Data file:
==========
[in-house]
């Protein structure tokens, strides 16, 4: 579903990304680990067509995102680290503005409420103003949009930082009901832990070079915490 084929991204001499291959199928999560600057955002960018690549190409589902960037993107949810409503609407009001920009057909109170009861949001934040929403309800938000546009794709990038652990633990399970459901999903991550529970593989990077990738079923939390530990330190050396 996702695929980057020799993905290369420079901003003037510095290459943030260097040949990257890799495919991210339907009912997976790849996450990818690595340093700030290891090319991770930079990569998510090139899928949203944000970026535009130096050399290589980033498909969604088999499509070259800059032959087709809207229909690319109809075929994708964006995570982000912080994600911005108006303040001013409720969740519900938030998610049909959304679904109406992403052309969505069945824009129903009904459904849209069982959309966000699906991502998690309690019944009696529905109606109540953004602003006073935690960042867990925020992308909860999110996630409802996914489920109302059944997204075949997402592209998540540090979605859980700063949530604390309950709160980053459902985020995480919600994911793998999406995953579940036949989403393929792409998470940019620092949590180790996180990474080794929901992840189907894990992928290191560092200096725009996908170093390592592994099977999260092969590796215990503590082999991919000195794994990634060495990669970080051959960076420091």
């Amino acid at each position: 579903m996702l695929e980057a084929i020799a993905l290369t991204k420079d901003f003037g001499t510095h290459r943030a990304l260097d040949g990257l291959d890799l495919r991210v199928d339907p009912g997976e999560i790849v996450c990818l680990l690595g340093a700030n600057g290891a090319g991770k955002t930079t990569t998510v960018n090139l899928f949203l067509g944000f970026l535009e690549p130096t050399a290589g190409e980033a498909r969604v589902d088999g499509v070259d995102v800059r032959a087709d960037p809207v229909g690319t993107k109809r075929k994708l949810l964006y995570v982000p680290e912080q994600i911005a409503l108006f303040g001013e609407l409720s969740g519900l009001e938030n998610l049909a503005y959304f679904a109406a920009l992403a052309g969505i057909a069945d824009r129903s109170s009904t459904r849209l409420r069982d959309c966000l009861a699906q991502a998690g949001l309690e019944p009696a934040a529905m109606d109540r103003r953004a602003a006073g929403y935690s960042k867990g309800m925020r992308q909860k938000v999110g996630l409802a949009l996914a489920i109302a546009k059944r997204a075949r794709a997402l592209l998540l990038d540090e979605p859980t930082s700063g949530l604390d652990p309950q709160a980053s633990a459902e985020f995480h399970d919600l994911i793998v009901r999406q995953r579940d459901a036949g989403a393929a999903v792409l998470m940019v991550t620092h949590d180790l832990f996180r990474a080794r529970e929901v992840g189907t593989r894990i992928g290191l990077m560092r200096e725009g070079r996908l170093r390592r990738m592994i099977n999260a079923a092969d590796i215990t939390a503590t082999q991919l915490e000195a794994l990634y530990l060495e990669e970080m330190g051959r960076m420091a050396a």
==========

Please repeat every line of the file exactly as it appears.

[in-house]
């Protein structure tokens, strides 16, 4: 579903990304680990067509995102680290503005409420103003949009930082009901832990070079915490 084929991204001499291959199928999560600057955002960018690549190409589902960037993107949810409503609407009001920009057909109170009861949001934040929403309800938000546009794709990038652990633990399970459901999903991550529970593989990077990738079923939390530990330190050396 996702695929980057020799993905290369420079901003003037510095290459943030260097040949990257890799495919991210339907009912997976790849996450990818690595340093700030290891090319991770930079990569998510090139899928949203944000970026535009130096050399290589980033498909969604088999499509070259800059032959087709809207229909690319109809075929994708964006995570982000912080994600911005108006303040001013409720969740519900938030998610049909959304679904109406992403052309969505069945824009129903009904459904849209069982959309966000699906991502998690309690019944009696529905109606109540953004602003006073935690960042867990925020992308909860999110996630409802996914489920109302059944997204075949997402592209998540540090979605859980700063949530604390309950709160980053459902985020995480919600994911793998999406995953579940036949989403393929792409998470940019620092949590180790996180990474080794929901992840189907894990992928290191560092200096725009996908170093390592592994099977999260092969590796215990503590082999991919000195794994990634060495990669970080051959960076420091």
């Amino acid at each position: 579903m996702l695929e980057a084929i020799a993905l290369t991204k420079d901003f003037g001499t510095h290459r943030a990304l260097d040949g990257l291959d890799l495919r991210v199928d339907p009912g997976e999560i790849v996450c990818l680990l690595g340093a700030n600057g290891a090319g991770k955002t930079t990569t998510v960018n090139l899928f949203l067509g944000f970026l535009e690549p130096t050399a290589g190409e980033a498909r969604v589902d088999g499509v070259d995102v800059r032959a087709d960037p809207v229909g690319t993107k109809r075929k994708l949810l964006y995570v982000p680290e912080q994600i911005a409503l108006f303040g001013e609407l409720s969740g519900l009001e938030n998610l049909a503005y959304f679904a109406a920009l992403a052309g969505i057909a069945d824009r129903s109170s009904t459904r849209l409420r069982d959309c966000l009861a699906q991502a998690g949001l309690e019944p009696a934040a529905m109606d109540r103003r953004a602003a006073g929403y935690s960042k867990g309800m925020r992308q909860k938000v999110g996630l409802a949009l996914a489920i109302a546009k059944r997204a075949r794709a997402l592209l998540l990038d540090e979605p859980t930082s700063g949530l604390d652990p309950q709160a980053s633990a459902e985020f995480h399970d919600l994911i793998v009901r999406q995953r579940d459901a036949g989403a393929a999903v792409l998470m940019v991550t620092h949590d180790l832990f996180r990474a080794r529970e929901v992840g189907t593989r894990i992928g290191l990077m560092r200096e725009g070079r996908l170093r390592r990738m592994i099977n999260a079923a092969d590796i215990t939390a503590t082999q991919l915490e000195a794994l990634y530990l060495e990669e970080m330190g051959r960076m420091a050396a």